I admit it. The possibility of a bee sting made me uneasy, and I more than likely mixed up a bee and a wasp mid-swat. I certainly didn’t think much about the honey or wild native bees’ ongoing survival. There are millions of them out there, right?
Well, when news went mainstream this summer that neonics, a class of harmful neurotoxic insecticides used in agriculture was linked to the decline of bee populations, I began giving our buzzing buddies a second glance. In fact, I started noticing them (or lack of) everywhere. When studies showed that Ontario beekeepers lost 58 percent of their colonies over the past winter due partly to pesticide damage, I couldn’t help but worry that these precious pollinators — so crucial to our food supply — could be wiped out.
Turns out I’m not alone. A poll commissioned by Physicians for the Environment, Ontario Nature and the David Suzuki Foundation revealed that 87 percent of Ontarians are concerned about the threat posed by “neonic” pesticides to bees and wildlife. It also showed that more than eight out of 10 Ontarians want the government to act “as quickly as possible” to protect pollinators such as bees and butterflies.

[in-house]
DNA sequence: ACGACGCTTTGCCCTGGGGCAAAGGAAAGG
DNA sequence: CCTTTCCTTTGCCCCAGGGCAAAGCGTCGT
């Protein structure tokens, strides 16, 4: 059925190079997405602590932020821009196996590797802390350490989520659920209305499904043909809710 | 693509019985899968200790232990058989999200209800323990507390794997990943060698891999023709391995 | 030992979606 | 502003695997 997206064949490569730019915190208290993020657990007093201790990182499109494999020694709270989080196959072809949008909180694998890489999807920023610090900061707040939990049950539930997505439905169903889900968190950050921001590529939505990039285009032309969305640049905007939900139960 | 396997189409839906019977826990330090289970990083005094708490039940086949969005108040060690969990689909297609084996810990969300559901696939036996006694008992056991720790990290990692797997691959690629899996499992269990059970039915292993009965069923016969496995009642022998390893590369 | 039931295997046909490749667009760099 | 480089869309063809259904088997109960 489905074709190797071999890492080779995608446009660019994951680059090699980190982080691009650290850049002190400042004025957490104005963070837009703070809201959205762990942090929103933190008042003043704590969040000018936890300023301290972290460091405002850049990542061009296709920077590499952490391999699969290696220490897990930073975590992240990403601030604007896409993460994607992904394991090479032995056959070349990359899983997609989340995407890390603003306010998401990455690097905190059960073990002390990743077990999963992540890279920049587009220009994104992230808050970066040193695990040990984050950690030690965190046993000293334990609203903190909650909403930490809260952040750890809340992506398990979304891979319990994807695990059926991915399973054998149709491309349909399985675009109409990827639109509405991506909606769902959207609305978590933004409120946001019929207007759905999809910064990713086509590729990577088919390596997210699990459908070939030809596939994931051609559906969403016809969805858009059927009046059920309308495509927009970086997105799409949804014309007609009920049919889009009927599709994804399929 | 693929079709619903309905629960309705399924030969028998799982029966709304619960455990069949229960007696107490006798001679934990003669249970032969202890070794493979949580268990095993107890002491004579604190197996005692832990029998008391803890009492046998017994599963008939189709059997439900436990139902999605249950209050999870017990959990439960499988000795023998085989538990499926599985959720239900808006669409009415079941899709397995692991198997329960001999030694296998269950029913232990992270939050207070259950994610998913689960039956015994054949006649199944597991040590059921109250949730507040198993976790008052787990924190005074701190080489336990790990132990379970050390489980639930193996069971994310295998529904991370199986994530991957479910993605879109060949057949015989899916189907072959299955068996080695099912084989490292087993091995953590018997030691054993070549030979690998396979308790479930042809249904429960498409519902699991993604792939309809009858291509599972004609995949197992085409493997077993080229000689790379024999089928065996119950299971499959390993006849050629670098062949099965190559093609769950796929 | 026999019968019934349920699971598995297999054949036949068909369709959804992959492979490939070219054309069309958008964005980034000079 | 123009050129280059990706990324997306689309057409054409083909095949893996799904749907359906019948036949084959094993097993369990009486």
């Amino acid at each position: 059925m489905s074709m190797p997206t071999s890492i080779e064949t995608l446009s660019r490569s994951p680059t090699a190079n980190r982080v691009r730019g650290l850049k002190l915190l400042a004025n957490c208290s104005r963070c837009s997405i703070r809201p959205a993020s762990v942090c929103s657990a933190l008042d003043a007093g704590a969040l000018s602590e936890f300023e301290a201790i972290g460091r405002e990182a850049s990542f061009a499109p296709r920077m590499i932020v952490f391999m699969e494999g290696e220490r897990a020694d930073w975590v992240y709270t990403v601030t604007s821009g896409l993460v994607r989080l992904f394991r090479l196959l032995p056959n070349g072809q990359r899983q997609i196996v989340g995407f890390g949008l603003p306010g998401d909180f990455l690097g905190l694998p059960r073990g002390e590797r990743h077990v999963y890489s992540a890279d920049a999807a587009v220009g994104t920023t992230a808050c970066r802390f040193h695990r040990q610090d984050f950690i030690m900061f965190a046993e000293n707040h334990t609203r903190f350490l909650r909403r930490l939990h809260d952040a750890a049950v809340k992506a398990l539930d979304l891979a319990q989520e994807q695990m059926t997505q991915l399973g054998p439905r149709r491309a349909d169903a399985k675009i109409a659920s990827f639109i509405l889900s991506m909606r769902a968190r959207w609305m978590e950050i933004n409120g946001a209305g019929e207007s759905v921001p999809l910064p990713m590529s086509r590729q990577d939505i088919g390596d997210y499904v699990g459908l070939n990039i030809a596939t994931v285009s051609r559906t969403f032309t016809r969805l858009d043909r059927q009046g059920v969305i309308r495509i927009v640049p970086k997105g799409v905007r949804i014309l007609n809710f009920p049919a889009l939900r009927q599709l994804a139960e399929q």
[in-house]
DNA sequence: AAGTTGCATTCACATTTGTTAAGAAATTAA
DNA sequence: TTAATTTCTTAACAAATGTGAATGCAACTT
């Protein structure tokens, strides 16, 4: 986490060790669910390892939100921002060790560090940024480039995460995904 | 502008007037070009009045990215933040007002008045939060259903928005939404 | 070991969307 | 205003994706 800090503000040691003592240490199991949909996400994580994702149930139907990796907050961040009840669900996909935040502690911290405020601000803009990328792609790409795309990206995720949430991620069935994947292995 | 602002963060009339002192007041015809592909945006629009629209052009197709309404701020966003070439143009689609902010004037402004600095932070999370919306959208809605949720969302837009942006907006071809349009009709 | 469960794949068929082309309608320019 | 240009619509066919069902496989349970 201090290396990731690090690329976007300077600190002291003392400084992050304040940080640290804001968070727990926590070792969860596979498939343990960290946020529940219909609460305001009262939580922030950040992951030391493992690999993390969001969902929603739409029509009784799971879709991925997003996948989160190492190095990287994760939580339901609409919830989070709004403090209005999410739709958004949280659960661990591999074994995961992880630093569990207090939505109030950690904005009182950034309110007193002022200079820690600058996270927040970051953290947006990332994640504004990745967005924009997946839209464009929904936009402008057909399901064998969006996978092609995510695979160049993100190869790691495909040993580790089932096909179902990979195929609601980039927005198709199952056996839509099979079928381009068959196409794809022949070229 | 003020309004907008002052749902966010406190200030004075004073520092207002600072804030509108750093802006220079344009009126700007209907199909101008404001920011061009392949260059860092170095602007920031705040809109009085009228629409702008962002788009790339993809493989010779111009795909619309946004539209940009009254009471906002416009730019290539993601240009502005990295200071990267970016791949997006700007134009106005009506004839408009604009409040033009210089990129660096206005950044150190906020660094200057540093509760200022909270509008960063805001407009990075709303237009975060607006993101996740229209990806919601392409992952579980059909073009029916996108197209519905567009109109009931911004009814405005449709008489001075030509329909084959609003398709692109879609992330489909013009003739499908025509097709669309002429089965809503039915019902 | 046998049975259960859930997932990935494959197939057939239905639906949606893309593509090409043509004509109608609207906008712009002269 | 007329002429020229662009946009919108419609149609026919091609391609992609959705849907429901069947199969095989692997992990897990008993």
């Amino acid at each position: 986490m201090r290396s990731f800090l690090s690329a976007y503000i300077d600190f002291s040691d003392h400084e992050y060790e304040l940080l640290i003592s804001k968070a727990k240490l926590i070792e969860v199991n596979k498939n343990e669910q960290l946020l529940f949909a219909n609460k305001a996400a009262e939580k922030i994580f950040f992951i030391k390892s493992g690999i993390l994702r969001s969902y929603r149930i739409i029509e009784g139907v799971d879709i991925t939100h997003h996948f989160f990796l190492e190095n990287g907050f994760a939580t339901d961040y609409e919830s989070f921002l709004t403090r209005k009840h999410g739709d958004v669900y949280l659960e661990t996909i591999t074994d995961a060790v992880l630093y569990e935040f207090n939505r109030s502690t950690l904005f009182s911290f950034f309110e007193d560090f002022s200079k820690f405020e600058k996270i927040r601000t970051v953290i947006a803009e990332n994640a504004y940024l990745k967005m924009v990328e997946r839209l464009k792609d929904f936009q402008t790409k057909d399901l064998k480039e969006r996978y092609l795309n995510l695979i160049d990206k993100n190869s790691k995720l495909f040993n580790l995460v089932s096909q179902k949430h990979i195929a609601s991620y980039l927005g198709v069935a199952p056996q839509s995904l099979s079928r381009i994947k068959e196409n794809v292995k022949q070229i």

As Canadian regulators continue their slow review of the controversial neonicotinoid, a new closely-related chemical has become the latest buzz — flupyradifurone. Like neonics, this insect-killing systemic pesticide gets absorbed into plants’ roots, stems, leaves, fruit, pollen and nectar, becoming potent and persistent against target pests, as well as bees.
Although Health Canada says flupyradifurone may pose a risk to bees, birds, worms, spiders, small mammals and aquatic bugs — regulators may still approve it.
Beekeepers and conservation groups, such as Ontario Nature and its Youth Council, have been leading the way in calling on the government to protect pollinators and restrict the use of these pesticides.
This summer, more and more Canadians became informed about the plight of bees and their role in our ecosystem. It’s one thing to buff up on the who’s-who in the pollinator world and create a more bee-friendly yard in support of them. But for regulators to take notice, more concerned Ontarians need to take a serious stance and speak up about this biodiversity crisis.
Renee Tratch is a prairie-born, Toronto-based writer with an eye for the greener side of city. You’ll most often find her exploring with kids in tow. You can follow her family-friendly wanderings at www.KidsinTO.com.